by Sharon Dolovich, Erika Tyagi, and Neal Marquez, UCLA COVID Behind Bars Project, August 20, 2021
When the pandemic hit, prison systems around the country started posting COVID-19 data for their facilities. This measure of transparency marked a striking departure from business as usual for American prisons, which typically operate behind a thick veil of secrecy, regardless of the public health import of what happens inside.
As we have reported over the past year, this data has been plagued by deep inadequacies. But the fact that it has been published at all seemed to indicate an unusual recognition on the part of correctional officials that the old impulse to obscure and conceal would no longer be acceptable—at least during the present crisis.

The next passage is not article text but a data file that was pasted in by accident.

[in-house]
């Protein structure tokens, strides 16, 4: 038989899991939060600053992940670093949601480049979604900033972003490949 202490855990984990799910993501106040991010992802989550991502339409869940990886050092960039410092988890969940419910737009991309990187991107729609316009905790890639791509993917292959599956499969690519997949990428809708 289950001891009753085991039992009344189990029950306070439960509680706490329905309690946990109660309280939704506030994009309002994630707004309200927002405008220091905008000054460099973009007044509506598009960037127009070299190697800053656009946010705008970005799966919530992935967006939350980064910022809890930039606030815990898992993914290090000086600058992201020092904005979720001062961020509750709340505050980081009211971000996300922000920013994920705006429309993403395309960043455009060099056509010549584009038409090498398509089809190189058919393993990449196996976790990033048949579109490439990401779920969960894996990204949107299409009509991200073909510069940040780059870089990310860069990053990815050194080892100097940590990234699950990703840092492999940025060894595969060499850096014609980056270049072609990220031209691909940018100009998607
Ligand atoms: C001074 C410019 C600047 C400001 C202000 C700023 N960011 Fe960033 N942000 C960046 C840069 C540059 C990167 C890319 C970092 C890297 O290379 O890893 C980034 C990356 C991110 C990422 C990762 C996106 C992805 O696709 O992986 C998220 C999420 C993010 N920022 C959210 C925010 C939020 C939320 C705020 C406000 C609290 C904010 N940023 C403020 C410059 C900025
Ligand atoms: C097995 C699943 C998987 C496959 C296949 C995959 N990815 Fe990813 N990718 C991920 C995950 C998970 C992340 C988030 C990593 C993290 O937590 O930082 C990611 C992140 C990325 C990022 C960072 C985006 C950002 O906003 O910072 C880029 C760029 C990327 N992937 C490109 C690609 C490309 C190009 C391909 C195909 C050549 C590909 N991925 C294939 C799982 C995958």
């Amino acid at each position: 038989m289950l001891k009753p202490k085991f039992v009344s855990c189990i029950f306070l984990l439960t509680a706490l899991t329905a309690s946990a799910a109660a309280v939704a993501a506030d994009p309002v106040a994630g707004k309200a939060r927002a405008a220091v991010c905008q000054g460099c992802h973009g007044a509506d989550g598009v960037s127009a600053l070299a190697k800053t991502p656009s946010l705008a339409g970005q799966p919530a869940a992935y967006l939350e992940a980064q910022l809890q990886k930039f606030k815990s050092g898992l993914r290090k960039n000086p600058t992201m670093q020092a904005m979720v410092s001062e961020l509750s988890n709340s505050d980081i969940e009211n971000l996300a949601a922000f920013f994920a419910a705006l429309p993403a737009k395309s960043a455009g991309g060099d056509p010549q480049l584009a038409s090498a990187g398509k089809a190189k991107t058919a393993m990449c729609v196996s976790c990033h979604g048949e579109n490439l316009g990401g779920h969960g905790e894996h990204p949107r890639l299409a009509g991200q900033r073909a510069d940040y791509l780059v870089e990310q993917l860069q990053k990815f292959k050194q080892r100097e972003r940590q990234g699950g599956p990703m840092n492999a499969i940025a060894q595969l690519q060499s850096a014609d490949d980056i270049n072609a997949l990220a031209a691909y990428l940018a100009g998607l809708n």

Yet now, as the Delta variant breaks hospitalization records in states across the country and vaccination rates among prison staff remain unconscionably low, some prison administrators appear to have decided that the toll COVID-19 is taking in their facilities, and the scale of continued outbreaks, is no longer information that the public needs to know. Despite growing case numbers in communities across the country, a number of carceral agencies had begun to roll back basic data reporting on ...